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I am writing a library that creates multiple elements inside a wrapper element, and stores all this and its functions inside a JavaScript object. I am trying to avoid IDs, as there might be multiple instances of this object on a page. I have a function to allow the user to change some of the elements, and I need help figuring out how to append an image.

Here is the function:

foo.prototype.rebrand = function(line1, line2, imgUrl){
    this.branding.childNodes[1].innerHTML = line1;
    this.branding.childNodes[2].innerHTML = line2;
    var brandImage = document.createElement('img');
    brandImage.onload = function(){
                    //this won't work
    brandImage.src = imgUrl;

You would call foo.rebrand('hello', 'world', 'example.png')

Unfortunately, inside the .onload function, this will refer to the image element itself. So, how can I pass this.branding.childNodes[0] in to the image onload?

If I write the function like so:

            brandImage.onload = function(anything){
                    //this won't work

then anything will just be a reference to the onload event.

Edit to add jsFiddle: http://jsfiddle.net/KtJd6/

share|improve this question
Have you tried var that = this; and use that instead? So you have a local reference to the this? –  Jared Farrish Mar 31 '12 at 14:38
yeah i have var self = this; in my object, but in the onload, self seems to refer to the window object. –  Chris Sobolewski Mar 31 '12 at 14:39
Do you have a more full fiddle demo to work with? –  Jared Farrish Mar 31 '12 at 14:40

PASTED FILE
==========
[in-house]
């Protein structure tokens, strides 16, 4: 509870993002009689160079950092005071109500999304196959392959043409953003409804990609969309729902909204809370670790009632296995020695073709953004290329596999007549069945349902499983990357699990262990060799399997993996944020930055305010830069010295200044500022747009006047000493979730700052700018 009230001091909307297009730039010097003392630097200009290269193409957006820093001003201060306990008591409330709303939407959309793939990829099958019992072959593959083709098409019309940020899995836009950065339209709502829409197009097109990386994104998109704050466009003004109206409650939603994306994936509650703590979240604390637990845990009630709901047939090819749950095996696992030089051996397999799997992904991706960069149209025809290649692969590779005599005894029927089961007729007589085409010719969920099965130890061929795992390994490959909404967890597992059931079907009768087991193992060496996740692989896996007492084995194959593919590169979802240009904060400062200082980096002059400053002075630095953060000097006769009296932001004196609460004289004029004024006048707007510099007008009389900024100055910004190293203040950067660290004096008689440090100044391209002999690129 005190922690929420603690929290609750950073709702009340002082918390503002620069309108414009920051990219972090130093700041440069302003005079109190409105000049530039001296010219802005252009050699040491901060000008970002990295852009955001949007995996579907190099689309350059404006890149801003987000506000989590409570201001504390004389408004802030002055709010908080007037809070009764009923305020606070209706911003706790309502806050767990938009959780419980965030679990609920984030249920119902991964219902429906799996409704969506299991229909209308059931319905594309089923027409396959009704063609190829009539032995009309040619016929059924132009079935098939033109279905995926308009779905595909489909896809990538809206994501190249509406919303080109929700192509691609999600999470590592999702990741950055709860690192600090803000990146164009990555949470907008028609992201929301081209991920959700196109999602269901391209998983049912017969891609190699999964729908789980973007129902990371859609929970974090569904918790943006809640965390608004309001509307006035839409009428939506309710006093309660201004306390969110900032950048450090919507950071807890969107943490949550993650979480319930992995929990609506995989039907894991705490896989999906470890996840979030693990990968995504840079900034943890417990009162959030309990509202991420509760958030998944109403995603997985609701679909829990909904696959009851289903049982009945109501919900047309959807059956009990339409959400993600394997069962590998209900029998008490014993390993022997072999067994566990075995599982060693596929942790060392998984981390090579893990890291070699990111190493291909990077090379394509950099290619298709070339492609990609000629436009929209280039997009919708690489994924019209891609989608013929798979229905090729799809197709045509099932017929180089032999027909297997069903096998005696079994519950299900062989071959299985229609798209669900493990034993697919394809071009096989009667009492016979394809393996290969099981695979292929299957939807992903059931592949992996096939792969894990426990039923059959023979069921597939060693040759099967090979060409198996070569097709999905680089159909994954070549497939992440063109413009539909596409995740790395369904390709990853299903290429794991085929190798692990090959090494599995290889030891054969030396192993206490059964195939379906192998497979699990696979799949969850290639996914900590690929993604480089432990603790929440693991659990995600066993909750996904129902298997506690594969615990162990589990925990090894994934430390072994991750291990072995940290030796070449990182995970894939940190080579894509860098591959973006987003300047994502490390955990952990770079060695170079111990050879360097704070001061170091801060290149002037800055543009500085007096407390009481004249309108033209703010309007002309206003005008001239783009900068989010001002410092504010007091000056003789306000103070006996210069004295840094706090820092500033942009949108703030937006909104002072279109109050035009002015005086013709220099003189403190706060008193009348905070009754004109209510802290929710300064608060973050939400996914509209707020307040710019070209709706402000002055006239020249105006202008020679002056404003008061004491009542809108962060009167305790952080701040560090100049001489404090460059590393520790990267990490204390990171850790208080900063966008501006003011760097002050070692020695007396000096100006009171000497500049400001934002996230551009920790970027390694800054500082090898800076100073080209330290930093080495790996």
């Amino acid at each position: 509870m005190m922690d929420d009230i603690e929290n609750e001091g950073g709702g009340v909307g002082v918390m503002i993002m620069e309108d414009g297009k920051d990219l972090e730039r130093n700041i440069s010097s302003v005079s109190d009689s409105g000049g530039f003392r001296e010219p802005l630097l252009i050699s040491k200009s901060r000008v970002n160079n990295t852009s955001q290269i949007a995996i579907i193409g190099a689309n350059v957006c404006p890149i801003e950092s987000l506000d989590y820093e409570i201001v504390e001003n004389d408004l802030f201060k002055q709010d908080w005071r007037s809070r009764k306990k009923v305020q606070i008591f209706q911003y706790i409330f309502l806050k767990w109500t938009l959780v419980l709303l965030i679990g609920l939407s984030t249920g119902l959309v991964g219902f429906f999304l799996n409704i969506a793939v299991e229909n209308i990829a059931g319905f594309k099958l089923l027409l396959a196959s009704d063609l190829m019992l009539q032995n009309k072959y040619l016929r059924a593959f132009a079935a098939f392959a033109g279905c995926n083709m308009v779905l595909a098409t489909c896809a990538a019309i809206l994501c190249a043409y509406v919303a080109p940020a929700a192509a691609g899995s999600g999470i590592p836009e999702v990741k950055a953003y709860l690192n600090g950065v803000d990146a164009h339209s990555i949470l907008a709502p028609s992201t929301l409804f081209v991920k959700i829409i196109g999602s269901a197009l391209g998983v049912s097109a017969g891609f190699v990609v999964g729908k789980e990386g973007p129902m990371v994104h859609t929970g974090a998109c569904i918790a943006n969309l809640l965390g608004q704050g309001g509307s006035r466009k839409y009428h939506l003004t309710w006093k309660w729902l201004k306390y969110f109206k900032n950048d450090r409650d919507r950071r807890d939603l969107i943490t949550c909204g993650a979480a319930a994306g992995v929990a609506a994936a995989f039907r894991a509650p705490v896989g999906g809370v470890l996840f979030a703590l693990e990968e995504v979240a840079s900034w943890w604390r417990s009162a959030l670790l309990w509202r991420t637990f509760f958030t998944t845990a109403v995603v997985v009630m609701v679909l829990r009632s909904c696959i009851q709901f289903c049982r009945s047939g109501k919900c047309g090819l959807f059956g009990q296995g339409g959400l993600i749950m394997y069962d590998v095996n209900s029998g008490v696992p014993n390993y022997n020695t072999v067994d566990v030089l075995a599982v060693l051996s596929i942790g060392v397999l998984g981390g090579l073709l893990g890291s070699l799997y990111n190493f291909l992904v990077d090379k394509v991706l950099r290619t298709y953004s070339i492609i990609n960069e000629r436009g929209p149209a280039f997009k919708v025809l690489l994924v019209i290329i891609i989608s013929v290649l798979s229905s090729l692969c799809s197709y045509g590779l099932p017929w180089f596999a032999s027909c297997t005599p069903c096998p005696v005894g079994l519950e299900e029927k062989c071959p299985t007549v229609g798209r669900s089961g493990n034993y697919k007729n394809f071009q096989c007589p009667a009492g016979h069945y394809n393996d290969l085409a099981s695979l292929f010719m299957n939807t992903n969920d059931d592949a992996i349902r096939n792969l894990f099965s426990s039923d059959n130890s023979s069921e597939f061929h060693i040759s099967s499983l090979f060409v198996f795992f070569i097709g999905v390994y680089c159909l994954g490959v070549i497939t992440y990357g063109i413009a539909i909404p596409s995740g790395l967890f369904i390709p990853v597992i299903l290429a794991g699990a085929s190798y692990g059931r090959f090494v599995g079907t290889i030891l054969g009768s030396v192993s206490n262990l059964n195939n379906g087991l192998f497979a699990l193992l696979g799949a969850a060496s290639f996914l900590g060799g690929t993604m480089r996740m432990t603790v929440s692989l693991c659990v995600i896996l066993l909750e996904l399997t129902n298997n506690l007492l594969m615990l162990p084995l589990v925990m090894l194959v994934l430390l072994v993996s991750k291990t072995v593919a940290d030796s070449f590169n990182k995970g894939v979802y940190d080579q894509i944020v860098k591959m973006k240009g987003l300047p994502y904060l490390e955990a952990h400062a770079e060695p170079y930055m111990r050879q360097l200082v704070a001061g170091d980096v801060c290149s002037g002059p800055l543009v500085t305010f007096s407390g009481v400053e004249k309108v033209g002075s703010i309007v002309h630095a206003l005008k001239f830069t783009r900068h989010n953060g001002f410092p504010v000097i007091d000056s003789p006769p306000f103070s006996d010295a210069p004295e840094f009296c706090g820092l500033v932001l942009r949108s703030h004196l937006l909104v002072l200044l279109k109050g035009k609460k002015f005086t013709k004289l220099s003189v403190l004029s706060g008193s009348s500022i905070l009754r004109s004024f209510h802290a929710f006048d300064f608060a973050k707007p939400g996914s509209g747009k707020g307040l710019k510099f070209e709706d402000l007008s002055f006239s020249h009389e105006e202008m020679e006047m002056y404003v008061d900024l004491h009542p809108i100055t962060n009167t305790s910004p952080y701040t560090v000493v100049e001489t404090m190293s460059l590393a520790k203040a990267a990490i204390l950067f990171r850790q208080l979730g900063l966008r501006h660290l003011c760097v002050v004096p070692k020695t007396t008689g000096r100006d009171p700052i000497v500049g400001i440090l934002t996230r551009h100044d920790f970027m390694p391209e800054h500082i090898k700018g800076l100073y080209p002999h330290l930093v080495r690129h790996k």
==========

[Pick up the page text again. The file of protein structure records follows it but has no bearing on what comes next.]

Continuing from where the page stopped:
Please see the edit. –  Chris Sobolewski Mar 31 '12 at 14:56
Your self in the fiddle is out of scope; if I move one } so the prototype declaration is inside that scope, it works: jsfiddle.net/KtJd6/1. I don't know if this is a great idea; I would suggest a local var self = this; in the prototype. –  Jared Farrish Mar 31 '12 at 14:58
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1 Answer

up vote 2 down vote accepted

You need to change the way you are referencing specific elements to retrieve elements, not childNodes. This will make it a lot more robust. And, when you do that, you won't need the reference this in the onload handler either.

foo.prototype.rebrand = function(line1, line2, imgUrl){
    var brandImage = document.createElement('img');

    // find child divs
    var divs = this.branding.getElementsByTagName("div");
    divs[0].innerHTML = line1;
    divs[1].innerHTML = line2;

    brandImage.onload = function(){
    brandImage.src = imgUrl;

Note, that I'm getting elements with getElementsByTagName() and NOT referring to direct childNode indexes. This makes it insensitive to where text nodes are and is a lot more robust way of referring to elements you want to target and modify.

You can see it work here: http://jsfiddle.net/jfriend00/kkXCg/

share|improve this answer
textNode's are also throwing a slight wrench into it with the childNode references: jsfiddle.net/ebYgg –  Jared Farrish Mar 31 '12 at 14:51
@JaredFarrish - you'll have to be a lot more specific about what you want help with and what your HTML looks like. Referencing node indexes like you are doing is usually a BAD way to find a specific element. Use classnames or something much more foolproof than childNodes[1]. –  jfriend00 Mar 31 '12 at 14:53
I'm not the OP; you're talking about the same problem I'm bringing up. :) And I'm guessing as to the markup (see my comment below the question). If query selectors are supported and jQuery or Mootools is not used, I'd suggest something along those lines. –  Jared Farrish Mar 31 '12 at 14:55
@ChrisSobolewski - Now that I see there was a jsFiddle posted, I've updated my answer to not only fix the image problem, but to also remove the childNode[1] references and replace them with something more robust. –  jfriend00 Mar 31 '12 at 14:58
Thank you, I knew that the childNode method was not the best way to go, but I wasn't 100% sure what to replace it with. –  Chris Sobolewski Mar 31 '12 at 15:04
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